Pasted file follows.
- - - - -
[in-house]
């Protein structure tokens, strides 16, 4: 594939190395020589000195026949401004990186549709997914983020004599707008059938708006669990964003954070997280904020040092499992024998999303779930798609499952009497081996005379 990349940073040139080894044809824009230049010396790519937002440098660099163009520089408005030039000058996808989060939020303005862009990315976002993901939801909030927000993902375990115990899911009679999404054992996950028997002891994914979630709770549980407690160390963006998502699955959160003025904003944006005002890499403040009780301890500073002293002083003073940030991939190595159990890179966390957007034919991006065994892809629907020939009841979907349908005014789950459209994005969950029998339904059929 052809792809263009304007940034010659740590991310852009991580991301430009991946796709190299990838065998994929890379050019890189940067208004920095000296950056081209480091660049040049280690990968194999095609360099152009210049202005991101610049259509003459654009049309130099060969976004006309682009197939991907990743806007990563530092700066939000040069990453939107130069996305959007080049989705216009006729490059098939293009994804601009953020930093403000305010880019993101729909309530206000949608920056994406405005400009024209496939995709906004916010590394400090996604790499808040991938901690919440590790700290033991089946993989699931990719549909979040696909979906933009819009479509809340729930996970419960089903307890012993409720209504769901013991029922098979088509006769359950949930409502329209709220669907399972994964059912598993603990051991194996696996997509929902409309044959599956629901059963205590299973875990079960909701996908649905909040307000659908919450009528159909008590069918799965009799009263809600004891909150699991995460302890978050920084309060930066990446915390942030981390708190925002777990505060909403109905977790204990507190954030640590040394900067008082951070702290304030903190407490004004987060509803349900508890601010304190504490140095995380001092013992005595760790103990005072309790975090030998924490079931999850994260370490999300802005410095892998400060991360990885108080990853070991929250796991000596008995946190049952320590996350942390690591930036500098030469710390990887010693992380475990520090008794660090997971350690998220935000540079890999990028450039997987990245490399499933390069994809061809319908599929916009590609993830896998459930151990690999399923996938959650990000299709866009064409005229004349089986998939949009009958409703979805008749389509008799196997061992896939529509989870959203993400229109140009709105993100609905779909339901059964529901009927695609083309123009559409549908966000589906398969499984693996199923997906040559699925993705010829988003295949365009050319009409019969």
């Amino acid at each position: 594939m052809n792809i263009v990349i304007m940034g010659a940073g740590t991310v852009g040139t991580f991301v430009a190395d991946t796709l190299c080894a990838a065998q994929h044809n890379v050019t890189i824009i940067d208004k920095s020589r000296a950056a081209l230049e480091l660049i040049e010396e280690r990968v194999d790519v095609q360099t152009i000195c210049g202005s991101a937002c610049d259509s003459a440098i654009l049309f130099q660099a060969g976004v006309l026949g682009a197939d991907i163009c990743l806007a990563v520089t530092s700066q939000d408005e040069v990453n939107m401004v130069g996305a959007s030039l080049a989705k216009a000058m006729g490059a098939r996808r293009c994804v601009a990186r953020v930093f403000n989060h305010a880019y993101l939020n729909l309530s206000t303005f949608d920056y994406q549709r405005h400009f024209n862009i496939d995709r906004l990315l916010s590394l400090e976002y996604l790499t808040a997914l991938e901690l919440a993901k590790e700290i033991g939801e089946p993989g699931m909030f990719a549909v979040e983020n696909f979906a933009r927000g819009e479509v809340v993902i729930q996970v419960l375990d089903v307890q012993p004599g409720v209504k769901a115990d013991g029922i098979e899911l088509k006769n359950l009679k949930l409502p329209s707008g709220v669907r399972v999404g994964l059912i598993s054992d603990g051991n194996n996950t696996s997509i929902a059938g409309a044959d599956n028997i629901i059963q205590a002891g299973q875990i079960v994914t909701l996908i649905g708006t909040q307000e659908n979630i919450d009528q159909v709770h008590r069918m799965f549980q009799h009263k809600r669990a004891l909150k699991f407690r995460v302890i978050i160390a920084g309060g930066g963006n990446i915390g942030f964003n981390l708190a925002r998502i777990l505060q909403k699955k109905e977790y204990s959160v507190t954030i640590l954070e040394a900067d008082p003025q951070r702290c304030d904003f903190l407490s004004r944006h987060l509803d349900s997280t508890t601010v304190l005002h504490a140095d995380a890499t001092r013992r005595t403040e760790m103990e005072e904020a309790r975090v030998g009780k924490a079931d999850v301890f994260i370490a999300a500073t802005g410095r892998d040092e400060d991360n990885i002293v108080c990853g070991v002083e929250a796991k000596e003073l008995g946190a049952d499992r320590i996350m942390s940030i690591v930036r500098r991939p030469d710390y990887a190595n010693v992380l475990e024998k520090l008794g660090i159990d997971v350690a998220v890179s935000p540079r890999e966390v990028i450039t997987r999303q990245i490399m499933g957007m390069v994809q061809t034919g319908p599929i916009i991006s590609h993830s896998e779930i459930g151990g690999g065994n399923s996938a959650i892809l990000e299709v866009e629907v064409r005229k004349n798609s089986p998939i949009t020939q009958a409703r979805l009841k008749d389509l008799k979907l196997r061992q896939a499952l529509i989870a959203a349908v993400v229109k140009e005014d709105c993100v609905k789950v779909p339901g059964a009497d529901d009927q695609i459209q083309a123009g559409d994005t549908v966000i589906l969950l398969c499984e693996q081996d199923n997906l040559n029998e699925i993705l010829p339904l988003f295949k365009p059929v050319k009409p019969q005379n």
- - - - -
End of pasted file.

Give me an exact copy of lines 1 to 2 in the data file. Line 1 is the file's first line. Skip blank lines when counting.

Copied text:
[in-house]
């Protein structure tokens, strides 16, 4: 594939190395020589000195026949401004990186549709997914983020004599707008059938708006669990964003954070997280904020040092499992024998999303779930798609499952009497081996005379 990349940073040139080894044809824009230049010396790519937002440098660099163009520089408005030039000058996808989060939020303005862009990315976002993901939801909030927000993902375990115990899911009679999404054992996950028997002891994914979630709770549980407690160390963006998502699955959160003025904003944006005002890499403040009780301890500073002293002083003073940030991939190595159990890179966390957007034919991006065994892809629907020939009841979907349908005014789950459209994005969950029998339904059929 052809792809263009304007940034010659740590991310852009991580991301430009991946796709190299990838065998994929890379050019890189940067208004920095000296950056081209480091660049040049280690990968194999095609360099152009210049202005991101610049259509003459654009049309130099060969976004006309682009197939991907990743806007990563530092700066939000040069990453939107130069996305959007080049989705216009006729490059098939293009994804601009953020930093403000305010880019993101729909309530206000949608920056994406405005400009024209496939995709906004916010590394400090996604790499808040991938901690919440590790700290033991089946993989699931990719549909979040696909979906933009819009479509809340729930996970419960089903307890012993409720209504769901013991029922098979088509006769359950949930409502329209709220669907399972994964059912598993603990051991194996696996997509929902409309044959599956629901059963205590299973875990079960909701996908649905909040307000659908919450009528159909008590069918799965009799009263809600004891909150699991995460302890978050920084309060930066990446915390942030981390708190925002777990505060909403109905977790204990507190954030640590040394900067008082951070702290304030903190407490004004987060509803349900508890601010304190504490140095995380001092013992005595760790103990005072309790975090030998924490079931999850994260370490999300802005410095892998400060991360990885108080990853070991929250796991000596008995946190049952320590996350942390690591930036500098030469710390990887010693992380475990520090008794660090997971350690998220935000540079890999990028450039997987990245490399499933390069994809061809319908599929916009590609993830896998459930151990690999399923996938959650990000299709866009064409005229004349089986998939949009009958409703979805008749389509008799196997061992896939529509989870959203993400229109140009709105993100609905779909339901059964529901009927695609083309123009559409549908966000589906398969499984693996199923997906040559699925993705010829988003295949365009050319009409019969």